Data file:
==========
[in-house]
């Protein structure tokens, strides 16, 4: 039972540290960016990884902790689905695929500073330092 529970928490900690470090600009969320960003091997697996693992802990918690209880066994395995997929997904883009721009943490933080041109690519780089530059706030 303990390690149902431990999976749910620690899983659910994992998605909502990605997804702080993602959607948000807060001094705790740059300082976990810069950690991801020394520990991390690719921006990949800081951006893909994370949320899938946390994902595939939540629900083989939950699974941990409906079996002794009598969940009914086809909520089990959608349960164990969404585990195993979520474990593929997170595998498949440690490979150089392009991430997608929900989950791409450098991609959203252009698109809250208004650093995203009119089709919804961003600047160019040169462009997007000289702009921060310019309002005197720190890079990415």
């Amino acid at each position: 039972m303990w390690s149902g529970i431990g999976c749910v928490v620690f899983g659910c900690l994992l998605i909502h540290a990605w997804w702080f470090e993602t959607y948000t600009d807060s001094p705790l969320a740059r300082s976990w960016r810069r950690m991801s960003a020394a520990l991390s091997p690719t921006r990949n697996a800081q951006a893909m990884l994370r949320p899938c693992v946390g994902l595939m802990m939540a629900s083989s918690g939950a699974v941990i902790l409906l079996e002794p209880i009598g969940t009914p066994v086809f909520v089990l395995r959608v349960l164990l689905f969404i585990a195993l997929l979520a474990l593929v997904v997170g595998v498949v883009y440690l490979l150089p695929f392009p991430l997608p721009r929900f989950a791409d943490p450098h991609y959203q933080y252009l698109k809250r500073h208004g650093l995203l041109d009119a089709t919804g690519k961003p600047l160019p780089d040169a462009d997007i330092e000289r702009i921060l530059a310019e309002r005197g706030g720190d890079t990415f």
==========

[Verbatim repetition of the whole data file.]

[in-house]
């Protein structure tokens, strides 16, 4: 039972540290960016990884902790689905695929500073330092 529970928490900690470090600009969320960003091997697996693992802990918690209880066994395995997929997904883009721009943490933080041109690519780089530059706030 303990390690149902431990999976749910620690899983659910994992998605909502990605997804702080993602959607948000807060001094705790740059300082976990810069950690991801020394520990991390690719921006990949800081951006893909994370949320899938946390994902595939939540629900083989939950699974941990409906079996002794009598969940009914086809909520089990959608349960164990969404585990195993979520474990593929997170595998498949440690490979150089392009991430997608929900989950791409450098991609959203252009698109809250208004650093995203009119089709919804961003600047160019040169462009997007000289702009921060310019309002005197720190890079990415």
């Amino acid at each position: 039972m303990w390690s149902g529970i431990g999976c749910v928490v620690f899983g659910c900690l994992l998605i909502h540290a990605w997804w702080f470090e993602t959607y948000t600009d807060s001094p705790l969320a740059r300082s976990w960016r810069r950690m991801s960003a020394a520990l991390s091997p690719t921006r990949n697996a800081q951006a893909m990884l994370r949320p899938c693992v946390g994902l595939m802990m939540a629900s083989s918690g939950a699974v941990i902790l409906l079996e002794p209880i009598g969940t009914p066994v086809f909520v089990l395995r959608v349960l164990l689905f969404i585990a195993l997929l979520a474990l593929v997904v997170g595998v498949v883009y440690l490979l150089p695929f392009p991430l997608p721009r929900f989950a791409d943490p450098h991609y959203q933080y252009l698109k809250r500073h208004g650093l995203l041109d009119a089709t919804g690519k961003p600047l160019p780089d040169a462009d997007i330092e000289r702009i921060l530059a310019e309002r005197g706030g720190d890079t990415f």